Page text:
My 1955 Martin D28

Posted on 11/08/2014

justinhaywardIn the nineteen sixties, when we toured the USA, because all groups and singers were cheap for promoters ( we were told concerts were just about promoting records) there were always a number of acts on the bill each night. We made lots of friends that way, and got to hear lots of truly great musicians live.

At the bigger venues you would sometimes find a guitar dealer backstage, because there would be quite a few guitar players at every gig. These guys would travel all over the USA looking for great, special guitars, searching in second-hand shops, trawling through classified ads and visiting small music stores looking for that one guitar that was special.   Then they would come to gigs, set up all the guitars they had for sale strategically backstage so that the guitar players would see them as they walked back to the dressing rooms.

One night, as I came off the stage (and just before I was to get paid) I passed this line of beautiful guitars and I suddenly stopped in my tracks. There, in front of me was a simple, honey coloured D28. It was well used but clean and immaculate with no damage or dings in the body. I could tell by the machine heads that it was from the fifties, but there was something about it that spoke to me (is that possible?).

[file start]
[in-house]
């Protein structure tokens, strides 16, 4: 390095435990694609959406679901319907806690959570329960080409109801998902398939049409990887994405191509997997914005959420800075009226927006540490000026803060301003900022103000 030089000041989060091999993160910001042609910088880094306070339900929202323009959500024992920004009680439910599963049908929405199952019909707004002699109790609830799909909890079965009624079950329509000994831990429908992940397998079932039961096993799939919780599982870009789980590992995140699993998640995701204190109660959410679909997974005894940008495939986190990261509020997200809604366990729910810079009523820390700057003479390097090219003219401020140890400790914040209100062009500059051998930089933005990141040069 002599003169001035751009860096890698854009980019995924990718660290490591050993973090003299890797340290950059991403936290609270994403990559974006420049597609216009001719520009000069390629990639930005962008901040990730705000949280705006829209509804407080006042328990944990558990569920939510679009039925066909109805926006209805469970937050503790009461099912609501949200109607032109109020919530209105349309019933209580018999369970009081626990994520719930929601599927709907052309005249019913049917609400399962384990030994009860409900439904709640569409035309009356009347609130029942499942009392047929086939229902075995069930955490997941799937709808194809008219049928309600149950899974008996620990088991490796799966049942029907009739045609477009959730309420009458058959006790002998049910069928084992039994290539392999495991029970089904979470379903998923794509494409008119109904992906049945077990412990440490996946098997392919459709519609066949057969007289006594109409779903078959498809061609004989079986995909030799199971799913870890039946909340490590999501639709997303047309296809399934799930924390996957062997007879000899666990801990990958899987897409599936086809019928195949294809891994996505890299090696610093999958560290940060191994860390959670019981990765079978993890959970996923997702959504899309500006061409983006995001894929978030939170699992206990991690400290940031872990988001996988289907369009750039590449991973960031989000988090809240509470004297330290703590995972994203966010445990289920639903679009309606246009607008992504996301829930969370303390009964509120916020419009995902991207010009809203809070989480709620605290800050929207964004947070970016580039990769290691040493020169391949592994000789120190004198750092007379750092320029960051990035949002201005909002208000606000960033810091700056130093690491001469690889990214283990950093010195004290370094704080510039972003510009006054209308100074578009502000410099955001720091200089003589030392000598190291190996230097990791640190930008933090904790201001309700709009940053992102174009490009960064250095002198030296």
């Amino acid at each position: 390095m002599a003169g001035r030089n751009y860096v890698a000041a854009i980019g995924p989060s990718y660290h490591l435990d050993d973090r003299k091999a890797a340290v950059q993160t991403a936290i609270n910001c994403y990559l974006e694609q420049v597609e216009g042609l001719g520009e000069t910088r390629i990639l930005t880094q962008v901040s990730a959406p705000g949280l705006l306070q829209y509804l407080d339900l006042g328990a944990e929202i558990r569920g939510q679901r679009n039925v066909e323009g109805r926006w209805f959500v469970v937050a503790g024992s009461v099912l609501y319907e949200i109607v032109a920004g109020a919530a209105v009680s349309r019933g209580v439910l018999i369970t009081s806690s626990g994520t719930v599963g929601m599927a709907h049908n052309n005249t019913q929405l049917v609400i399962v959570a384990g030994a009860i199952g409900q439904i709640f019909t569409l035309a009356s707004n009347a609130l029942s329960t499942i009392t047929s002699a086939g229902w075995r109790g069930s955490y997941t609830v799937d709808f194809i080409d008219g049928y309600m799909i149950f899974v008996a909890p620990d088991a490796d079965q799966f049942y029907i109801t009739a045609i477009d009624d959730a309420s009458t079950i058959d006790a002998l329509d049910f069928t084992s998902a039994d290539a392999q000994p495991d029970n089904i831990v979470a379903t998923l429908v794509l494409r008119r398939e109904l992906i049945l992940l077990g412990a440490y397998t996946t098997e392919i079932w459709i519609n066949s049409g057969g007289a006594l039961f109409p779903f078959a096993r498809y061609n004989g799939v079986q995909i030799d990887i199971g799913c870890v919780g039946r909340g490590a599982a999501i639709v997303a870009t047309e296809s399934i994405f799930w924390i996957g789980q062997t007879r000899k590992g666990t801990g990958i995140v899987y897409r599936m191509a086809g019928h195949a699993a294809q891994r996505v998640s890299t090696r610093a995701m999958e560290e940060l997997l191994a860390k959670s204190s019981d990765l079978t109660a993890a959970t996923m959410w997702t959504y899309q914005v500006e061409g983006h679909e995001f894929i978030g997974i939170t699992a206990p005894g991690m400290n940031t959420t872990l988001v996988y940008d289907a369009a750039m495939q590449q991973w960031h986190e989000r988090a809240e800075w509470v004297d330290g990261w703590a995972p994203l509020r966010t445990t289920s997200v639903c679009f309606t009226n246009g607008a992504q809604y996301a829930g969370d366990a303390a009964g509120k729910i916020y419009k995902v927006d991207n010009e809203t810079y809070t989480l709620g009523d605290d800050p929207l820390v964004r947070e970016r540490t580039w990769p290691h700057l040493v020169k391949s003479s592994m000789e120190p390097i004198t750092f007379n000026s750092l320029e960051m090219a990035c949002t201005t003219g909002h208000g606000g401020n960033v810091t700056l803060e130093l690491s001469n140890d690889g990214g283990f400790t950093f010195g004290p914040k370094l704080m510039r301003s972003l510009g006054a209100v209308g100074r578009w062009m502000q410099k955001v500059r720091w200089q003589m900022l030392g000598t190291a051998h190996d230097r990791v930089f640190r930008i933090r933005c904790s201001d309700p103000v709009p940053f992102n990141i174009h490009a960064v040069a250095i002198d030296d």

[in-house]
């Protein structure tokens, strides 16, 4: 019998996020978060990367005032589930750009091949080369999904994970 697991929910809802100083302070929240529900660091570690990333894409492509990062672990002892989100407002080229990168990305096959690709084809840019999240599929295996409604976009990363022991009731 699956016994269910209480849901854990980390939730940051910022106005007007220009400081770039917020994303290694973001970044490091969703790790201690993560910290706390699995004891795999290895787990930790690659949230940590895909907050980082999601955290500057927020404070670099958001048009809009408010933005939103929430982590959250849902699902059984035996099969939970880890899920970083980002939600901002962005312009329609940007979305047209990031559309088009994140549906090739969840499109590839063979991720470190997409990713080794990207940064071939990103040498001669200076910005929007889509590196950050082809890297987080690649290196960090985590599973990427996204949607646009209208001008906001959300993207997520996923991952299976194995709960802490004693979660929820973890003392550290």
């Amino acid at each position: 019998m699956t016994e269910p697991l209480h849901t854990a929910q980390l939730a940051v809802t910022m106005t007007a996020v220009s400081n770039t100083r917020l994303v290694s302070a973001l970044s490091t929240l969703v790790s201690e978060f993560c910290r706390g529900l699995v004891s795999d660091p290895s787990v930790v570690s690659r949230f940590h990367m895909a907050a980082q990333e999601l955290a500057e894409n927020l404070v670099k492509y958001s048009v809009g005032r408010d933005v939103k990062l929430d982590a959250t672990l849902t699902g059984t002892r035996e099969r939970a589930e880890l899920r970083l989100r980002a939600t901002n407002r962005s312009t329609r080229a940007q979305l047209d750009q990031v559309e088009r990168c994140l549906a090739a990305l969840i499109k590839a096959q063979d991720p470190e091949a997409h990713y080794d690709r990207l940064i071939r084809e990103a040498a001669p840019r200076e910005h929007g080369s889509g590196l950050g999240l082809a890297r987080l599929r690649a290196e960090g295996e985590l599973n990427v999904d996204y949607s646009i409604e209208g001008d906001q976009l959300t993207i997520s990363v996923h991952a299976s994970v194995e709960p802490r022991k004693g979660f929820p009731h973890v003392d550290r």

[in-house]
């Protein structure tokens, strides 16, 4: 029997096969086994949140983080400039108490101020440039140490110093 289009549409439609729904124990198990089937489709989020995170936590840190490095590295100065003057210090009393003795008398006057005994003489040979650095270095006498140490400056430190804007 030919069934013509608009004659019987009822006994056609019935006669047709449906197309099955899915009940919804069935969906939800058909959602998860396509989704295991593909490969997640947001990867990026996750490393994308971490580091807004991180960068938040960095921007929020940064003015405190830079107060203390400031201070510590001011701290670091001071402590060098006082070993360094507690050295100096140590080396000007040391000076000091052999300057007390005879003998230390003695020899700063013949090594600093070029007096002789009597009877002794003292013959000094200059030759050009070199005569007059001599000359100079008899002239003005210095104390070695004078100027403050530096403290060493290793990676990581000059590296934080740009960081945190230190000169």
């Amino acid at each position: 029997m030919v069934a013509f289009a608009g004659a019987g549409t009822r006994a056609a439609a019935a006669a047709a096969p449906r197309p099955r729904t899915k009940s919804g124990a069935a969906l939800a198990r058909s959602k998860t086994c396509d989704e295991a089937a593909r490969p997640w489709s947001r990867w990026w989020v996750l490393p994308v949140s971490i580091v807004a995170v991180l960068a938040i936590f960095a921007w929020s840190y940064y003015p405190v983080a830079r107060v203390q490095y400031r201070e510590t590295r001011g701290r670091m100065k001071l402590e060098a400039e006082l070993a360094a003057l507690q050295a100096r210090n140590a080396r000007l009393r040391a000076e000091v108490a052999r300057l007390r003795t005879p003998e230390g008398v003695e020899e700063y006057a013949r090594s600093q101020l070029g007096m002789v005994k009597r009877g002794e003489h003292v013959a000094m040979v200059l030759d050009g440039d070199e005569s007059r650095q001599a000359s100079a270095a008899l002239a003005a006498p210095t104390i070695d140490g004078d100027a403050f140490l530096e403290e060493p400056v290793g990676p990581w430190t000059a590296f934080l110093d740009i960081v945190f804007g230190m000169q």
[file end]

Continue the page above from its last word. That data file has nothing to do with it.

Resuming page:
I picked it up and as soon as I played the first chord I knew –  this was it – this was the guitar I had been waiting for. I have never been parted from it since that night. It has played on every recording since 1969 and it is my true friend. Whenever I do a session with other guitar players they recognise it’s quality and beauty, and without exception they long for the same good fortune that I had that night in the USA.  I cannot find words to describe my feelings for it, all I can say is that I love it deeply.  I keep it still in the case it came to me in, and I often think about it’s history before the night when I came off stage and saw it. Who could ever part with it? But it has the best home, and it is treasured. The bridge is straight, no off-sets at all on any strings, but the intonation is absolutely true. It’s remarkable – what superb craftsmanship! It is a joy. My Martin D28.